Now, I know that I am short on time, and I could not have said everything I wanted today. First, I want to thank you for hearing me out and listening. However, before I go… I want to ask you the question: How can we take this conversation further? We have defined real racism, talking about Social Justice’s root in Critical Race Theory. We have discussed the dangers of pitting new people groups and convincing them they can only right past injustice with present injustice. Furthermore, we have discussed concepts of individualism and personal responsibility and why they are necessary to understand God’s sense of justice.
For the Church, this discussion must move forward. However, it cannot move forward under Social Justice, Critical Race Theory or Black Lives Matter banner. Truthfully, I encourage you to abandon allegiance to those groups so that you can engage society on a one-to-one basis with the Gospel of Christ. As we discussed earlier, for a society to truly change, its people must take up their individual responsibility to do justice, love mercy, and walk humbly with God. We have to assimilate into the doctrine of God and walk as a citizen of His kingdom while here on Earth.
I want to leave you with two questions as I close here:
- Do you agree that God’s word appears to provide justice on an individual basis?
- If you agree, are you willing to collaborate with a movement that rejects that? If you disagree, how can you then, from a biblical perspective, help those who are guilty to find forgiveness in Jesus Christ?
One way or another, we have to address this issue. The question of justice is simply too important not to discuss. However, this is going to come down to one question: whose justice do we want? Society’s justice, or God’s justice? Because I promise you, they are not the same.
Cooper, Lamar, Ezekiel, vol. 17, The New American Commentary (Nashville: Broadman & Holman Publishers, 1994).
Delgado, Richard, and Jean Stefancic. Critical Race Theory: An Introduction. New York, NY: New York University, 2012.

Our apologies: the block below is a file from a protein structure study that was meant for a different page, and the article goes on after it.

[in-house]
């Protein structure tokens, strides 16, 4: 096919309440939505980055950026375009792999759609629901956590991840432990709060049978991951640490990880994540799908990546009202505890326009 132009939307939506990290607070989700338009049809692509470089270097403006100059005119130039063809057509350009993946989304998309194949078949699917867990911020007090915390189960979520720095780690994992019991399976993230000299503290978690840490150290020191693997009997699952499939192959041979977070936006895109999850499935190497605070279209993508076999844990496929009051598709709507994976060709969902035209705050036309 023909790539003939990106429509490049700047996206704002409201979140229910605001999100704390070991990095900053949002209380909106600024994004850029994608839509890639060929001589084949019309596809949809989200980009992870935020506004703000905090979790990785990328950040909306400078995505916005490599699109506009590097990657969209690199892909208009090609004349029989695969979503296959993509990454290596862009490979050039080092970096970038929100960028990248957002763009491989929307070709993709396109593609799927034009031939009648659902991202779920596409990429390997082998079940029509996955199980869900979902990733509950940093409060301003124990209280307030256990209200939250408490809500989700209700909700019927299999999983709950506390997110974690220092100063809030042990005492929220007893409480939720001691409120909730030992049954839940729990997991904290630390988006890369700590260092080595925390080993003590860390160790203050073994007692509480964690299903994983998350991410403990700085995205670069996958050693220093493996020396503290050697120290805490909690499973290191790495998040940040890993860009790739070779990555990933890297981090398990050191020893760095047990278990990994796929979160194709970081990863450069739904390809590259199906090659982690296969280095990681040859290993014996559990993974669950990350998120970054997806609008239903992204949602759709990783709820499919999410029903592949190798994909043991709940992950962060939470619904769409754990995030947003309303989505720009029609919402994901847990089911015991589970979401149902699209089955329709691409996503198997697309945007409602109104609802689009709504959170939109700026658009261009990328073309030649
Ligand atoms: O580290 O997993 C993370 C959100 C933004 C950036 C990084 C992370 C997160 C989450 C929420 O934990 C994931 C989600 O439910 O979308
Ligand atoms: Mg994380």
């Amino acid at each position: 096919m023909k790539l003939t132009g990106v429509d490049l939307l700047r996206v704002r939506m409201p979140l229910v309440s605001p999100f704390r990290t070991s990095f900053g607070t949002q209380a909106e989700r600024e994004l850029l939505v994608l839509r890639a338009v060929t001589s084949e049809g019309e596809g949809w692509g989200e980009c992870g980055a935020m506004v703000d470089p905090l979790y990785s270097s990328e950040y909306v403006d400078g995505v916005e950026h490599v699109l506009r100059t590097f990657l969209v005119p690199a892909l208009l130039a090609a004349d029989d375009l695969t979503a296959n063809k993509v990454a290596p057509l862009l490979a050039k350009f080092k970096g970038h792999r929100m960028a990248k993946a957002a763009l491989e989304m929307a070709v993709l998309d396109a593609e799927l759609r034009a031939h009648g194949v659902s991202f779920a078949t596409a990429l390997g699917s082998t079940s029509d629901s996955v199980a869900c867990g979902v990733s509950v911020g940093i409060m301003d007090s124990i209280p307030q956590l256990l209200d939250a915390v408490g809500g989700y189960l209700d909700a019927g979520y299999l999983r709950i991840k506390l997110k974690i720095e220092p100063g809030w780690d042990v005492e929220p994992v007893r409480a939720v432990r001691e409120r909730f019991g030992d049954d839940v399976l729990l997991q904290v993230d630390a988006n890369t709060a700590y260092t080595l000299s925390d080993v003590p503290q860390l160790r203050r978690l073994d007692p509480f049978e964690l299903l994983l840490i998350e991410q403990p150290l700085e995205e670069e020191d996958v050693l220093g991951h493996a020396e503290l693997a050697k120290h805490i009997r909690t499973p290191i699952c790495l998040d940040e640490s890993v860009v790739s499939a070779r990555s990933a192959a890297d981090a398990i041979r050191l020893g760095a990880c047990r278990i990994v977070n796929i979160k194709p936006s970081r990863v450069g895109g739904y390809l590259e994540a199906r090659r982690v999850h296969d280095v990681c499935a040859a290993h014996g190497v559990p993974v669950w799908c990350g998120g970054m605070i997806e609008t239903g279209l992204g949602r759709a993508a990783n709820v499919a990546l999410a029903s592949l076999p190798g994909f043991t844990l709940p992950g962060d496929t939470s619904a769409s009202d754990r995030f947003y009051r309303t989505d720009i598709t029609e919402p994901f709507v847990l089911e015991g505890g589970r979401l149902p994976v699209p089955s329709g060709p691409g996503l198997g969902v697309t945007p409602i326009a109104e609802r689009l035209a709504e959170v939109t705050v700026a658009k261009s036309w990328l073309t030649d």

Kendi, Ibram X. How to Be an Antiracist. New York, NY: Penguin Random House LLC, 2019.
Taylor, John B. Ezekiel: An Introduction and Commentary. Vol. 22. Tyndale Old Testament Commentaries. InterVarsity Press, 1969.
“Jim Crow Laws: Definition, Facts & Timeline – HISTORY.” Accessed August 28, 2021. https://www.history.com/topics/early-20th-century-us/jim-crow-laws.
“Social Justice – Inclusion and Multicultural Engagement – Lewis & Clark.” Accessed August 28, 2021. https://college.lclark.edu/student_life/multicultural_affairs/resources/social-justice/.
“What Is Social Justice?” Accessed August 28, 2021. https://www.sdfoundation.org/news-events/sdf-news/what-is-social-justice/.
Review/Study Questions for a Deeper Dive
- What do you think is the best way to handle real racism in America? Should it be through legislation or individual personal interactions? Is this something that is ever discussed in your local Church?
- Based on the lecture this morning, how do you understand equality and equity in social justice and God’s justice? Are both necessary? What are the most important differences you see between the two?
- For the foundation of a functional society, there are basic things upon which we must all agree. Ephesians 2:13 tells us that Christians are brought into a new life upon entering the Church. How does this apply directly to those who consider assimilation a problem?
 Ibram X. Kendi, How to Be an Antiracist (New York, NY: Penguin Random House LLC, 2019).
 “Social Justice – Inclusion and Multicultural Engagement – Lewis & Clark,” accessed August 28, 2021, https://college.lclark.edu/student_life/multicultural_affairs/resources/social-justice/.
 Richard Delgado and Jean Stefancic, Critical Race Theory: An Introduction (New York, NY: New York University, 2012).
 “Social Justice – Inclusion and Multicultural Engagement – Lewis & Clark.”
 Kendi, How to Be an Antiracist.
 “Jim Crow Laws: Definition, Facts & Timeline – HISTORY,” accessed August 28, 2021, https://www.history.com/topics/early-20th-century-us/jim-crow-laws.
 “What Is Social Justice?,” accessed August 28, 2021, https://www.sdfoundation.org/news-events/sdf-news/what-is-social-justice/.
 Delgado and Stefancic, Critical Race Theory: An Introduction.
 Kendi, How to Be an Antiracist.
 John B Taylor, Ezekiel: An Introduction and Commentary, vol. 22, Tyndale Old Testament Commentaries (InterVarsity Press, 1969).
 Lamar Eugene Cooper, Ezekiel, vol. 17, The New American Commentary (Nashville: Broadman & Holman Publishers, 1994), 189.